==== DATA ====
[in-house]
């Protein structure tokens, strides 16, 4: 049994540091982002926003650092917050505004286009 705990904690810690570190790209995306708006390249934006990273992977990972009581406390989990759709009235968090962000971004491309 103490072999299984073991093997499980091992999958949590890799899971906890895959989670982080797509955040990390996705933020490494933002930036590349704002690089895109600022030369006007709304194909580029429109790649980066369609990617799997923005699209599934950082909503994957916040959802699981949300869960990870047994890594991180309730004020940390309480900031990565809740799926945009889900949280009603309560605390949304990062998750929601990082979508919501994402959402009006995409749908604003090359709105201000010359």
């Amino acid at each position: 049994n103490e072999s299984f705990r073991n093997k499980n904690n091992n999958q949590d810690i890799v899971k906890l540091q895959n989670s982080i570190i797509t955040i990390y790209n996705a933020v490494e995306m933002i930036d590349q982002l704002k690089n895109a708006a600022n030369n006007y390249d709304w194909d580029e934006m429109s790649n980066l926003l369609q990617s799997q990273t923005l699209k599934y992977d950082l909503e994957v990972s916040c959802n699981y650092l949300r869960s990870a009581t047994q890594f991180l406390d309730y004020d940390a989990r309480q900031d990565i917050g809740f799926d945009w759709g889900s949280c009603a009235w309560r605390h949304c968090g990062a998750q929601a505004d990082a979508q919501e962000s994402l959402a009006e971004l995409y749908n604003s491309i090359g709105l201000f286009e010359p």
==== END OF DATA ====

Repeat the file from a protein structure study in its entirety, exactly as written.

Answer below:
[in-house]
């Protein structure tokens, strides 16, 4: 049994540091982002926003650092917050505004286009 705990904690810690570190790209995306708006390249934006990273992977990972009581406390989990759709009235968090962000971004491309 103490072999299984073991093997499980091992999958949590890799899971906890895959989670982080797509955040990390996705933020490494933002930036590349704002690089895109600022030369006007709304194909580029429109790649980066369609990617799997923005699209599934950082909503994957916040959802699981949300869960990870047994890594991180309730004020940390309480900031990565809740799926945009889900949280009603309560605390949304990062998750929601990082979508919501994402959402009006995409749908604003090359709105201000010359």
């Amino acid at each position: 049994n103490e072999s299984f705990r073991n093997k499980n904690n091992n999958q949590d810690i890799v899971k906890l540091q895959n989670s982080i570190i797509t955040i990390y790209n996705a933020v490494e995306m933002i930036d590349q982002l704002k690089n895109a708006a600022n030369n006007y390249d709304w194909d580029e934006m429109s790649n980066l926003l369609q990617s799997q990273t923005l699209k599934y992977d950082l909503e994957v990972s916040c959802n699981y650092l949300r869960s990870a009581t047994q890594f991180l406390d309730y004020d940390a989990r309480q900031d990565i917050g809740f799926d945009w759709g889900s949280c009603a009235w309560r605390h949304c968090g990062a998750q929601a505004d990082a979508q919501e962000s994402l959402a009006e971004l995409y749908n604003s491309i090359g709105l201000f286009e010359p």